|Agreed. I think we have used best practices in the past as a crutch instead of fixing the spec. Once we can get rid of the optionality and clean things up, hopefully there will not be as big of a need for best practices. |
Bret Jordan CISSP
Director of Security Architecture and Standards | Office of the CTO
Blue Coat Systems
PGP Fingerprint: 63B4 FC53 680A 6B7D 1447 F2C0 74F8 ACAE 7415 0050
"Without cryptography vihv vivc ce xhrnrw, however, the only thing that can not be unscrambled is an egg."
DTCC DISCLAIMER: This email and any files transmitted with it are confidential and intended solely for the use of the individual or entity to whom they are addressed. If you have received this email in error, please notify us immediately and delete the email and any attachments from your system. The recipient should check this email and any attachments for the presence of viruses. The company accepts no liability for any damage caused by any virus transmitted by this email. Personally, I think there are far too many “best practices” embedded into these specs currently. Should be 90% spec /10% best practice tops. Right now it feels more like 70/30 or 60/40 spec. These best practices are easy to misinterpret or even worse ignore, creating an environment where implementers may be making the spec look bad, or at least sloppy.
Best Practices != Specification. So we may need to just update the best practices to show how this should / could be done. If there is a problem with versioning or references then that need to bubble to the top of the list for us to fix.
Director of Security Architecture and Standards | Office of the CTO PGP Fingerprint: 63B4 FC53 680A 6B7D 1447 F2C0 74F8 ACAE 7415 0050 "Without cryptography vihv vivc ce xhrnrw, however, the only thing that can not be unscrambled is an egg." Looking at the thread title, there is still no way to revoke or modify a Cybox Observable and still comply with STIX best practices. Can we just agree that this is an implementation / deployment / process issue and not a specification issue? To Sarah's needs, I would say that every vendor that produces a CTI solution (aka EclecticIQ or Soltra) should provide a way to delete data. Arguing the merits of deleting vs keeping is not worth our time. We have hoarders and neat and tidy people in all aspects of life. Some people want to store stuff forever and some people want to delete stuff for what ever reason. The point is, solutions really should allow people to delete data if they so choose. Director of Security Architecture and Standards | Office of the CTO PGP Fingerprint: 63B4 FC53 680A 6B7D 1447 F2C0 74F8 ACAE 7415 0050 "Without cryptography vihv vivc ce xhrnrw, however, the only thing that can not be unscrambled is an egg."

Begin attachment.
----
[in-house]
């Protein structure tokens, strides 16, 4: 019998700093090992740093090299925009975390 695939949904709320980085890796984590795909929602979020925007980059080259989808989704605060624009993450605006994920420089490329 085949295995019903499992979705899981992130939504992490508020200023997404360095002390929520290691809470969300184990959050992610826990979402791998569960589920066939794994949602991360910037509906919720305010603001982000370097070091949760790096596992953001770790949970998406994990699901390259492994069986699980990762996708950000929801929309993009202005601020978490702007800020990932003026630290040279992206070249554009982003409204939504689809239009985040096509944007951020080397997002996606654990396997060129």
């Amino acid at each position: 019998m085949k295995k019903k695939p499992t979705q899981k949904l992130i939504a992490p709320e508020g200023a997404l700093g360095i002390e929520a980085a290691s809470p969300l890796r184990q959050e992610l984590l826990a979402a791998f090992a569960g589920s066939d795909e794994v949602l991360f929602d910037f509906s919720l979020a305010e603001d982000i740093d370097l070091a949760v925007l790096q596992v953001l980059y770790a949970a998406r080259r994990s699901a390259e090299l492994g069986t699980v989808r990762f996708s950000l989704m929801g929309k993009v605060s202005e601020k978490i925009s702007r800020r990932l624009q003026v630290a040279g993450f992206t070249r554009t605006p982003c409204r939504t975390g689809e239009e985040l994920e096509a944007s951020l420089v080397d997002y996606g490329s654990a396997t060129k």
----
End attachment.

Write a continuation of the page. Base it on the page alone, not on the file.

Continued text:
There are indeed many scenarios where objects need to be deleted. If you hold that CTI is a language (and not a repository) then one needs the ability to convey and process CRUD operations on your internal databases (whatever forms these take). To Cory's point having a record is important in many scenarios. For example if I'm required to act specifically on intelligence from Agency "X" and they send me "Google.com" as an actionable IOC, then I need to document the fact that this is a "bad" IOC. In an ideal world, I convey to Agency "X" that "Google.com" is not an actionable IOC and they send an update "deleting" it out to all Stakeholders. In my regulatory environment, I may still need that paper trail. In other environments, one can simply delete the "bad" IOCs.
"Google.com" is a real world and fairly overt example. There are many more nuanced scenarios where actionable IOCs evolve and/or where IOCs are refined over time (i.e., "ReallyBadGuy@Google.com" replaces "Google.com", a very specific weaponized WordPress article from a legitimate author is identified, vs. that authors entire library of papers ).
From: Sarah Kelley <email@example.com>
Sent: Thursday, November 12, 2015 7:43 AM
Subject: [cti-cybox] Re: [cti-stix] Re: [cti-cybox] Revoke Cybox Observable
To: Unknown Unknown <firstname.lastname@example.org>, Cory Casanave <email@example.com>
Cc: Ali Khan <firstname.lastname@example.org>, <email@example.com>, Ivan Kirillov <firstname.lastname@example.org>, Jordan, Bret <email@example.com>, <firstname.lastname@example.org>
I can give you two very good reasons for Deleting data, as we have both situations in our database currently.
- You input the data wrong in the first place. Example: You’re typing out an IP address. You mean to type 126.96.36.199 and instead you type 188.8.131.52. The second IP address is not right. It was never right. But now will live on in infamy as there is no way to purge it (barring the solution that Aharon mentioned Soltra is working). This is true even if the data never leaves our system via a feed, it’s now clogging up our database with incorrect information. (This was the main reason for creating orphaned observables, not linked to an indicator, and purging the orphans.)
- Policy violations. We are getting data from multiple different sources. Our policy with one of those sources states that we CAN NOT link it to data from any other source. So if this source and a second source give us the same information, and both live in the database simultaneously, we are in violation of our policy with our first provider. Doing this could cause us serious issues, and could cause us to lose out on that first valuable source of information because we can no longer protect the data as we were instructed. We need the ability to delete one of those instances.
Center for Internet Security (CIS) Integrated Intelligence Center (IIC) Multi-State Information Sharing and Analysis Center (MS-ISAC)